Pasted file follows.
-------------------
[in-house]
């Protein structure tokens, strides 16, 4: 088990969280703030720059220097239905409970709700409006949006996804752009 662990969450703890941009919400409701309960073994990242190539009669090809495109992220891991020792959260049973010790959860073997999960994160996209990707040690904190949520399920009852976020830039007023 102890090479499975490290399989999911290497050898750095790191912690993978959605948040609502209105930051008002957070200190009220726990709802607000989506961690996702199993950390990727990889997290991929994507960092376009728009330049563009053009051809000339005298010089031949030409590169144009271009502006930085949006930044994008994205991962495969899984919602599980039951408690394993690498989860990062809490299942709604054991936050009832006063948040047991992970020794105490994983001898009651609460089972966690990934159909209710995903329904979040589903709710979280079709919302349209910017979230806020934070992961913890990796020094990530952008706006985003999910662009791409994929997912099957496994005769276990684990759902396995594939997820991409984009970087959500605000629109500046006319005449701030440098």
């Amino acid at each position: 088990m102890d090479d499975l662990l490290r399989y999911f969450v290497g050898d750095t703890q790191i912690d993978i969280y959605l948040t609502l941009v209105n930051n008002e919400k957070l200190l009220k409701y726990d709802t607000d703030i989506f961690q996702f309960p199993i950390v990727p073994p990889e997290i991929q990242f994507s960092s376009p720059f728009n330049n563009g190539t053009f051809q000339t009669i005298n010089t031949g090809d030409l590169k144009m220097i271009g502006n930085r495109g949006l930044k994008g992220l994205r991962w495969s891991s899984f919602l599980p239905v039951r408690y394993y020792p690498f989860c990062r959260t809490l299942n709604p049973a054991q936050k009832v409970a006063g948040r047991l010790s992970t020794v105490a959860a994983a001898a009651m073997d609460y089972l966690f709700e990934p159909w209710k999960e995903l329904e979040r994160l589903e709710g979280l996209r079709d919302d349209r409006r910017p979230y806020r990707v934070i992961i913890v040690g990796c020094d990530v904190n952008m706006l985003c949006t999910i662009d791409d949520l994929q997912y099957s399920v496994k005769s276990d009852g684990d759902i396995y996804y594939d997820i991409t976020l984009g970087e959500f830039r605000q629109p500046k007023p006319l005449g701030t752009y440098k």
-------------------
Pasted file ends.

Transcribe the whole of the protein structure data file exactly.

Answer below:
[in-house]
């Protein structure tokens, strides 16, 4: 088990969280703030720059220097239905409970709700409006949006996804752009 662990969450703890941009919400409701309960073994990242190539009669090809495109992220891991020792959260049973010790959860073997999960994160996209990707040690904190949520399920009852976020830039007023 102890090479499975490290399989999911290497050898750095790191912690993978959605948040609502209105930051008002957070200190009220726990709802607000989506961690996702199993950390990727990889997290991929994507960092376009728009330049563009053009051809000339005298010089031949030409590169144009271009502006930085949006930044994008994205991962495969899984919602599980039951408690394993690498989860990062809490299942709604054991936050009832006063948040047991992970020794105490994983001898009651609460089972966690990934159909209710995903329904979040589903709710979280079709919302349209910017979230806020934070992961913890990796020094990530952008706006985003999910662009791409994929997912099957496994005769276990684990759902396995594939997820991409984009970087959500605000629109500046006319005449701030440098």
């Amino acid at each position: 088990m102890d090479d499975l662990l490290r399989y999911f969450v290497g050898d750095t703890q790191i912690d993978i969280y959605l948040t609502l941009v209105n930051n008002e919400k957070l200190l009220k409701y726990d709802t607000d703030i989506f961690q996702f309960p199993i950390v990727p073994p990889e997290i991929q990242f994507s960092s376009p720059f728009n330049n563009g190539t053009f051809q000339t009669i005298n010089t031949g090809d030409l590169k144009m220097i271009g502006n930085r495109g949006l930044k994008g992220l994205r991962w495969s891991s899984f919602l599980p239905v039951r408690y394993y020792p690498f989860c990062r959260t809490l299942n709604p049973a054991q936050k009832v409970a006063g948040r047991l010790s992970t020794v105490a959860a994983a001898a009651m073997d609460y089972l966690f709700e990934p159909w209710k999960e995903l329904e979040r994160l589903e709710g979280l996209r079709d919302d349209r409006r910017p979230y806020r990707v934070i992961i913890v040690g990796c020094d990530v904190n952008m706006l985003c949006t999910i662009d791409d949520l994929q997912y099957s399920v496994k005769s276990d009852g684990d759902i396995y996804y594939d997820i991409t976020l984009g970087e959500f830039r605000q629109p500046k007023p006319l005449g701030t752009y440098k």